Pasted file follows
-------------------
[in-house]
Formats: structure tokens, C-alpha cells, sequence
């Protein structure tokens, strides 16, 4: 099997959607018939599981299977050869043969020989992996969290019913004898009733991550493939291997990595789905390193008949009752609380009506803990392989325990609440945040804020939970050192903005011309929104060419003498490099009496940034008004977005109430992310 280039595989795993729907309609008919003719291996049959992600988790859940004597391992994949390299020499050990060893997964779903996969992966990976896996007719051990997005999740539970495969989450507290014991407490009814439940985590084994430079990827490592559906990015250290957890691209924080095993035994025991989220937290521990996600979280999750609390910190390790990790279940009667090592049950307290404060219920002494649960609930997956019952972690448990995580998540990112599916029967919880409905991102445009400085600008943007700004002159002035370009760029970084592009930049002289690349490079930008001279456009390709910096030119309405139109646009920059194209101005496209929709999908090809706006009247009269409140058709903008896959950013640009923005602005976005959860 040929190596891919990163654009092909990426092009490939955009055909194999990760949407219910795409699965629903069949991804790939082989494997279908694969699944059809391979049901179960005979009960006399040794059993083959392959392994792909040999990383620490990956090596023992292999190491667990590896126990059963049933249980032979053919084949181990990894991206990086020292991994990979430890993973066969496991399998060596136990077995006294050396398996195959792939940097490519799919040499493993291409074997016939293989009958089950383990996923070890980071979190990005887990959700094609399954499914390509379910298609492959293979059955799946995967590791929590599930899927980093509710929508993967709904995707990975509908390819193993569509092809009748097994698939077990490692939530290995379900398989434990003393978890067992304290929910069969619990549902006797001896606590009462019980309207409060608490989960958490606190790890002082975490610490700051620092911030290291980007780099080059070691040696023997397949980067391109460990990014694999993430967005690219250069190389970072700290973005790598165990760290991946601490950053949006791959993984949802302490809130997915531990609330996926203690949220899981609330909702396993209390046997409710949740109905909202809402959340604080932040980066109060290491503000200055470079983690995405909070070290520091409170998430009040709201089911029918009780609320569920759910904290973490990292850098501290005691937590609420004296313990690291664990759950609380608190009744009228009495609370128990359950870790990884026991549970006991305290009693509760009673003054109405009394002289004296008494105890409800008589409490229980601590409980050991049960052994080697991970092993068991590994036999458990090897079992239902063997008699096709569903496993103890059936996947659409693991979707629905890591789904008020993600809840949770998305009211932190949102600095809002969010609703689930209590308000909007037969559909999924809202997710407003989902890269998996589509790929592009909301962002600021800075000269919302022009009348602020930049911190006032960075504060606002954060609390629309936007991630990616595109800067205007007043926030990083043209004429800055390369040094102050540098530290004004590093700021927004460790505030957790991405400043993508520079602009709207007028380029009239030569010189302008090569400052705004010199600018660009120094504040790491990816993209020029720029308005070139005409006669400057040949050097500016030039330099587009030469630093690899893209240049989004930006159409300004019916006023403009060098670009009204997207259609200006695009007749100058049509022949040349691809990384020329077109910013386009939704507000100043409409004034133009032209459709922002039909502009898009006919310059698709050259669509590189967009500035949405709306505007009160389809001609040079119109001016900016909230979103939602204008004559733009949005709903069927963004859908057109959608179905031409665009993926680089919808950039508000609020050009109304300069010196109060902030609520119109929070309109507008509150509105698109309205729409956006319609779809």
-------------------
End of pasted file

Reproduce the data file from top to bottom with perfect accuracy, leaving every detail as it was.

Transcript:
[in-house]
Formats: structure tokens, C-alpha cells, sequence
């Protein structure tokens, strides 16, 4: 099997959607018939599981299977050869043969020989992996969290019913004898009733991550493939291997990595789905390193008949009752609380009506803990392989325990609440945040804020939970050192903005011309929104060419003498490099009496940034008004977005109430992310 280039595989795993729907309609008919003719291996049959992600988790859940004597391992994949390299020499050990060893997964779903996969992966990976896996007719051990997005999740539970495969989450507290014991407490009814439940985590084994430079990827490592559906990015250290957890691209924080095993035994025991989220937290521990996600979280999750609390910190390790990790279940009667090592049950307290404060219920002494649960609930997956019952972690448990995580998540990112599916029967919880409905991102445009400085600008943007700004002159002035370009760029970084592009930049002289690349490079930008001279456009390709910096030119309405139109646009920059194209101005496209929709999908090809706006009247009269409140058709903008896959950013640009923005602005976005959860 040929190596891919990163654009092909990426092009490939955009055909194999990760949407219910795409699965629903069949991804790939082989494997279908694969699944059809391979049901179960005979009960006399040794059993083959392959392994792909040999990383620490990956090596023992292999190491667990590896126990059963049933249980032979053919084949181990990894991206990086020292991994990979430890993973066969496991399998060596136990077995006294050396398996195959792939940097490519799919040499493993291409074997016939293989009958089950383990996923070890980071979190990005887990959700094609399954499914390509379910298609492959293979059955799946995967590791929590599930899927980093509710929508993967709904995707990975509908390819193993569509092809009748097994698939077990490692939530290995379900398989434990003393978890067992304290929910069969619990549902006797001896606590009462019980309207409060608490989960958490606190790890002082975490610490700051620092911030290291980007780099080059070691040696023997397949980067391109460990990014694999993430967005690219250069190389970072700290973005790598165990760290991946601490950053949006791959993984949802302490809130997915531990609330996926203690949220899981609330909702396993209390046997409710949740109905909202809402959340604080932040980066109060290491503000200055470079983690995405909070070290520091409170998430009040709201089911029918009780609320569920759910904290973490990292850098501290005691937590609420004296313990690291664990759950609380608190009744009228009495609370128990359950870790990884026991549970006991305290009693509760009673003054109405009394002289004296008494105890409800008589409490229980601590409980050991049960052994080697991970092993068991590994036999458990090897079992239902063997008699096709569903496993103890059936996947659409693991979707629905890591789904008020993600809840949770998305009211932190949102600095809002969010609703689930209590308000909007037969559909999924809202997710407003989902890269998996589509790929592009909301962002600021800075000269919302022009009348602020930049911190006032960075504060606002954060609390629309936007991630990616595109800067205007007043926030990083043209004429800055390369040094102050540098530290004004590093700021927004460790505030957790991405400043993508520079602009709207007028380029009239030569010189302008090569400052705004010199600018660009120094504040790491990816993209020029720029308005070139005409006669400057040949050097500016030039330099587009030469630093690899893209240049989004930006159409300004019916006023403009060098670009009204997207259609200006695009007749100058049509022949040349691809990384020329077109910013386009939704507000100043409409004034133009032209459709922002039909502009898009006919310059698709050259669509590189967009500035949405709306505007009160389809001609040079119109001016900016909230979103939602204008004559733009949005709903069927963004859908057109959608179905031409665009993926680089919808950039508000609020050009109304300069010196109060902030609520119109929070309109507008509150509105698109309205729409956006319609779809």